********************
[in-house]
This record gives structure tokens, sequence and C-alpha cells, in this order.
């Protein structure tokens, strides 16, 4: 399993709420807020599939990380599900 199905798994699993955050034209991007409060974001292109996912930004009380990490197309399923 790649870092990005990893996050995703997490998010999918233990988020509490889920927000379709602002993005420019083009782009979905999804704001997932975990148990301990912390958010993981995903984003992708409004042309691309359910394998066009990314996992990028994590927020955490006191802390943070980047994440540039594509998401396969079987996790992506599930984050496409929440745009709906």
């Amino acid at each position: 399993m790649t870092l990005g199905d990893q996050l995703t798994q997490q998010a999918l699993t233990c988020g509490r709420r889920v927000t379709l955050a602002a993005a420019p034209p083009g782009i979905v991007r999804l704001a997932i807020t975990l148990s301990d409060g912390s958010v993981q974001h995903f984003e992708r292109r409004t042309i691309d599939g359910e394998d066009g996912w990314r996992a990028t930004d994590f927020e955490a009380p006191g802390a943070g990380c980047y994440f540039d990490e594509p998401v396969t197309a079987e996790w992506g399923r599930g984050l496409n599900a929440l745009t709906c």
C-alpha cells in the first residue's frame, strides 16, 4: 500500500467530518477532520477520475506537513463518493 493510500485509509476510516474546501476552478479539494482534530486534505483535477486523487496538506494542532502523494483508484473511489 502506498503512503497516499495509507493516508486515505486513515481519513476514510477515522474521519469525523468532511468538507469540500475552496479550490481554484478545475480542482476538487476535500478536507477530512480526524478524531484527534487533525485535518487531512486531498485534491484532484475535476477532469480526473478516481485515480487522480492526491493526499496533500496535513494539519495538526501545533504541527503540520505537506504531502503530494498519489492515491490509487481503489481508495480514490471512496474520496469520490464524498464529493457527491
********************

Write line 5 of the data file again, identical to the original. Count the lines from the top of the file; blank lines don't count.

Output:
C-alpha cells in the first residue's frame, strides 16, 4: 500500500467530518477532520477520475506537513463518493 493510500485509509476510516474546501476552478479539494482534530486534505483535477486523487496538506494542532502523494483508484473511489 502506498503512503497516499495509507493516508486515505486513515481519513476514510477515522474521519469525523468532511468538507469540500475552496479550490481554484478545475480542482476538487476535500478536507477530512480526524478524531484527534487533525485535518487531512486531498485534491484532484475535476477532469480526473478516481485515480487522480492526491493526499496533500496535513494539519495538526501545533504541527503540520505537506504531502503530494498519489492515491490509487481503489481508495480514490471512496474520496469520490464524498464529493457527491